Indie Authors and Controversial Posts – Should You? Should You Not?

If you are uncertain able whether you should write ‘it’, whatever that might be, please read this.

The PBS Blog


I think it boils down to why you write in the first place.

I understand why people propose you don’t post about super controversial topics but at the same time, I don’t.

I don’t because I think about what it means to be a writer. For me, this is not a job. It’s much more.

I know most people don’t take blogs and bloggers seriously. But when it comes to writing, it’s not like the 9-5 you go to every day where there are rules, regulations, and guidelines you must live by. Let me put this into perspective.

I am a part-time teacher as well as an author. I know what it means to go into a place that already has a set standard and to clock in and out.

I blog and I write books but when I am not doing this, I am teaching.

To teach, you have…

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6 thoughts on “Indie Authors and Controversial Posts – Should You? Should You Not?

  1. I have a “problem” with that article, Roger. The emphasis on speaking ‘the truth’. I have a problem with ‘the truth’ because honestly if everything isn’t ‘the truth’ in its own way then nothing is. Another one of those “unexamined” terms we so overuse, we’ve worn it out, esp. now in Internet days. There is no such thing as ‘truth’ that I couldn’t counter with another truth. If, however, we switched from that term to ‘reality’ then that would make sense, at least for a time. You see, ‘truth’ can exist without any proof, and with all the fake news and conspiracy theories and DT’s tweets, we’ve been made well aware of that. Reality on the other hand is its own proof, or as someone said, ‘a thing is what it is and it isn’t something else.’ When it comes to ‘truth’ that can always be made into something else by any half-assed rhetorician.

    Liked by 1 person

    1. I try to avoid quotes, they often suggest a person is not thinking for themselves. However in this case I use one as evidence…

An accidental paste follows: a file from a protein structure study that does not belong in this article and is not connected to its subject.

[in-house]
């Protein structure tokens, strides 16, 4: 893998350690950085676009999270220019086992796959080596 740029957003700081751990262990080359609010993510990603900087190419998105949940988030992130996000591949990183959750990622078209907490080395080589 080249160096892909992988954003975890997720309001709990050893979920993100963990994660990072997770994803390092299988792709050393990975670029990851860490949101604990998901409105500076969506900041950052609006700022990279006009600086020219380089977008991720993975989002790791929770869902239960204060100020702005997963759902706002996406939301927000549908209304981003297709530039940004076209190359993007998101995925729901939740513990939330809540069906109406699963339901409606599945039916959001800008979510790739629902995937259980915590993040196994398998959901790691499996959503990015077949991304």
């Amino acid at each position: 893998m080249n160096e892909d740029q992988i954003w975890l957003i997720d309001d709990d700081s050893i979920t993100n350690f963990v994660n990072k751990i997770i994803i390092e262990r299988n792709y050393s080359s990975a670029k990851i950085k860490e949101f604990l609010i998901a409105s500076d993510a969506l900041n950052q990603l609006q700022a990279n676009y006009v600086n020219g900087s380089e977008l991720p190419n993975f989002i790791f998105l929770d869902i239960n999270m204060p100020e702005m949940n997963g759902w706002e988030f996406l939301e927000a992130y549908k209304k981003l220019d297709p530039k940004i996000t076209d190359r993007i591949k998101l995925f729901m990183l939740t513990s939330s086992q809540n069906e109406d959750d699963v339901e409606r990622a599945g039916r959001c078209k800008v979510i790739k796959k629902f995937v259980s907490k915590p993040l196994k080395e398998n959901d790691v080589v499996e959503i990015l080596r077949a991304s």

“If I lose readers for being real. If I lose readers because they cannot stomach the truth I have to offer. If I lose readers because they do not agree with me, then they were not my readers, to begin with. ”
      The crux of Yecheilyah’s argument is to encourage writers to get out there and not worry about feedback. Now we know that the demagogue writer doesn’t care about any criticism because they are appealing to lesser instincts and thus can push the right buttons.
      In this case Yecheilyah is urging on the more ‘nervous’ & ‘modest’ to put forth their views. These folk by their natures tend to have points of view worth discussing but are uncertain if they can carry it off.
      ‘This is why I believe she has used the words ‘the truth I have to offer’ while expecting it to be rejected by some. Whereas your demagogue and their acolytes will have an initial response of hurling abuse at anyone who disagrees.
      Quite different y’see.


      1. I like quotes, they make me think deeper about a subject. I like linking the quote to the writer’s own experiences and seeing how it morphs when taken out of context or juxtaposed against other “truths” – and there’s the rub: the word, the concept, we call truth. If I’ve learned one thing from interaction with the public, from politics and evangelical religion, it’s that there is no such thing as ‘the truth’; that one person’s truth is another’s lie. A charismatic demagogue will have crowds accepting ‘truth’ they’d never heard or thought existed. But OK, if this article is really talking about expressing one’s own “truth” without fear of contradiction, then it doesn’t matter because what is being talked about isn’t ‘the truth’ but some aspect of truth. “Believe all things, believe in nothing” is definitely one of the best maxims I was ever introduced to. I enjoy it when people vehemently disagree with me, it’s a challenge to express myself differently, until I realize the interlocutor is not interested in what I’m saying but only in using my platform to push her/his own views. Then I let the argument end in a quiet, venerable and well-deserved death.
        “Writers are desperate people and when they stop being desperate they stop being writers.” — Charles Bukowski

        Liked by 1 person

      2. Hi Sha’ Tara
        The important issue here is for folk who are nervous of being the subject of sneers, by-the-book-snark and envy masking of as some of lit crti. to appreciate they are above this and write what they wish to write.
        Many are limited by fear of the weight of ignorance which permeates the various social media and internet sights and so there is censorship by conformity. Of course there are ‘safe’ kinds of outrageous works:
        Such as preaching to your own fan base
        Such as being one of the fan base who supporters a preacher
        Such as writing soft-porn fantasy like the ‘Grey’ books.
        And jumping on the latest trendy band-wagon


  2. Hi Gwin. I hope this message reaches you, because WP lost yours as soon as I started to read it. Thanks so much for your kind comments. It’s great to be able to chat and I’ve always enjoyed your blog with its enthusiasm and bright images
    Hope you had a good Christmas and all the very best for the New Year.
    Roger & Sheila


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